FBI SAYS GUAM TERRORISM RISK HIGH

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By Jose Cepeda III

HAGÅTÑA, Guam (April 7, 2001 – Pacific Daily News)---Guam may be at high risk for terrorist activities, an FBI agent said yesterday.

Myron Fuller, special agent-in-charge of the FBI's Hawai‘i division, was part of a panel discussion involving local military officials that focused on "Regional Stability and Economic Growth in Asia."

Fuller said the island has a high risk for terrorism activity, but the threat of that happening is low.

The agent and military officials were involved in the 59th Asia-Pacific Council of American Chambers of Commerce Conference held at the Hilton Guam Resort and Spa in Tumon.

Fuller said there are two types of crimes that are related to transnational organized crime that occur on Guam.

"There's drug trafficking and smuggling of illegal immigrants, but we think the risk for terrorism is high, but the threat is low," Fuller said.

He said Guam's location is a factor because the island is far from FBI response teams, which are based in California.

Fuller said it would take 12 hours for an FBI response team to get to Guam if a terrorist act were to be committed.

"Other than the military or the (local) FBI, the response would be hard to come by if a major terrorism event occurred out here," Fuller said.

Cyber-crime and cyber-terrorism also can be a threat for the island, Fuller said.

Cyber-crimes are computer-related crimes, such as communication of drug trafficking or distribution of child pornography via the Internet, Fuller said.

Cyber-terrorism destroys the computer infrastructure of certain government agencies by introducing viruses into the system, he said.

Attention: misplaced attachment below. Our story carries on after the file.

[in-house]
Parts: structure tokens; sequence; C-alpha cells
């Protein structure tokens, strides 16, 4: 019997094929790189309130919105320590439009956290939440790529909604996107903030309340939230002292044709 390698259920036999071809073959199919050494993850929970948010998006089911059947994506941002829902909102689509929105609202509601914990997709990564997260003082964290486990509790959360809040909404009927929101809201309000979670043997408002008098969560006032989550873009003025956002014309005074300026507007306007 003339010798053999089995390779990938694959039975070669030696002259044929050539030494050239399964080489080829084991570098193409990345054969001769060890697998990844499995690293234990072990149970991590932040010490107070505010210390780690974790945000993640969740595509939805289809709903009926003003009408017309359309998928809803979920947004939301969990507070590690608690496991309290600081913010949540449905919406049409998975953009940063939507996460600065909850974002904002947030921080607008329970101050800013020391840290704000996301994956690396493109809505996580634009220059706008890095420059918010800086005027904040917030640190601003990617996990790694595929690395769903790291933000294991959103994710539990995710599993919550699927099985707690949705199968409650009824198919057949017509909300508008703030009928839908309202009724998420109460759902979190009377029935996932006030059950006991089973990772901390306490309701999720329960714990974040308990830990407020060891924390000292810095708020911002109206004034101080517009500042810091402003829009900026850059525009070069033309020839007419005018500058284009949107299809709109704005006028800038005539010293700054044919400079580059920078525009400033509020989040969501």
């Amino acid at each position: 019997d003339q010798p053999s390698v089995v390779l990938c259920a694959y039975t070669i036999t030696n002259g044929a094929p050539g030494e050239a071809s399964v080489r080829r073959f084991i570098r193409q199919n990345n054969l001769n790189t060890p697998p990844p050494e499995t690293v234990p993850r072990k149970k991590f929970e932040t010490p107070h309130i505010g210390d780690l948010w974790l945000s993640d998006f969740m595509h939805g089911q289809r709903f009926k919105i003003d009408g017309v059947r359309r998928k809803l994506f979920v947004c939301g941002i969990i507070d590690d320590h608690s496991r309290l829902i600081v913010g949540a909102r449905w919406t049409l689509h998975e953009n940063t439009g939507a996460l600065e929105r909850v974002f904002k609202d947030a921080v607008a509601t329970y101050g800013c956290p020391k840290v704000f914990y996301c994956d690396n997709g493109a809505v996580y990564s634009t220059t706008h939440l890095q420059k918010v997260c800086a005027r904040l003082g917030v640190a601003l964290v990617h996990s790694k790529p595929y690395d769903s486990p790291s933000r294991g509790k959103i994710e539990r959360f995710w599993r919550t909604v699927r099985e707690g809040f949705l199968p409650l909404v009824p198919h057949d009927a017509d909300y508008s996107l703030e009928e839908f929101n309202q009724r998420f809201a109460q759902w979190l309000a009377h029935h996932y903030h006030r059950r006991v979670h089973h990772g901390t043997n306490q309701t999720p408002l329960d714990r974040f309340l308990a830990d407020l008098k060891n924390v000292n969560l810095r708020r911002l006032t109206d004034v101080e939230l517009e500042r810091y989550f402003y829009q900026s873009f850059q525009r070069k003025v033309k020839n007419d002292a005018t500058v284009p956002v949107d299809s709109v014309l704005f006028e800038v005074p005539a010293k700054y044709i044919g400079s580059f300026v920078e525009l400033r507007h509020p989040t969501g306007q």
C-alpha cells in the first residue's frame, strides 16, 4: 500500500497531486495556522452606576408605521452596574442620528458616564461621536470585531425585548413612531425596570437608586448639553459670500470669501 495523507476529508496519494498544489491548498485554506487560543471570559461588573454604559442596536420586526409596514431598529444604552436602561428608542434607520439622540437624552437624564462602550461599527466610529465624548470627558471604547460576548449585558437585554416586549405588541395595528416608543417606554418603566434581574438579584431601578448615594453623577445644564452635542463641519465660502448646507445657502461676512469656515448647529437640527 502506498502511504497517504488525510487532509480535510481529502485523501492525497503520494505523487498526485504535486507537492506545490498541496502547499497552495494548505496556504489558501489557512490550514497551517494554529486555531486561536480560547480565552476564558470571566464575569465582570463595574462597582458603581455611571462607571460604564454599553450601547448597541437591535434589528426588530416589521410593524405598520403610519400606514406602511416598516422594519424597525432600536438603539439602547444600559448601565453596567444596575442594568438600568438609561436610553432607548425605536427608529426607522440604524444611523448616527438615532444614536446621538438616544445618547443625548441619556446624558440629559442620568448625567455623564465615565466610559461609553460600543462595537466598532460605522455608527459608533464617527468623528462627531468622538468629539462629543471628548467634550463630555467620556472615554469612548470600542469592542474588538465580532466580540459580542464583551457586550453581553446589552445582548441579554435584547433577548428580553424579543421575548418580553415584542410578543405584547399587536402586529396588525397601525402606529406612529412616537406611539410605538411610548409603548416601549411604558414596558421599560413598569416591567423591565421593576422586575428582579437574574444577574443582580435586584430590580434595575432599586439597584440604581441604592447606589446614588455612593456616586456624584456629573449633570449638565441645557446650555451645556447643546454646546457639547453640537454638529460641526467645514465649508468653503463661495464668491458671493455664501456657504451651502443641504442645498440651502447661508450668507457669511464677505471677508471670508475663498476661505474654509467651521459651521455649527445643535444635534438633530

"It is a potential problem -- a realistic problem," Fuller said.

The bureau currently has about 15 agents stationed on Guam, while Saipan has about six, he said.

Other topics during the panel discussion dealt with security conditions on Guam in relation to Asia.

Maj. Gen. Theodore Lay II, commander of the 13th Air Force based at Andersen Air Force Base, said the United States would benefit from additional forces in the region regarding rising tensions between the United States and China.

A recent mid-air collision between a Chinese fighter jet and a U.S. surveillance plane over international waters forced the U.S. plane to land on the Chinese island of Hainan.

"Clearly there are a lot of things going on out here that we would benefit from additional forces; (they) could be forward-deployed with us," Lay said.

The panel also discussed the island's importance for policing the waters of the Pacific region.

For additional reports from the Pacific Daily News, go to PACIFIC ISLANDS REPORT News/Information Links: Newspapers/Pacific Daily News (Guam).

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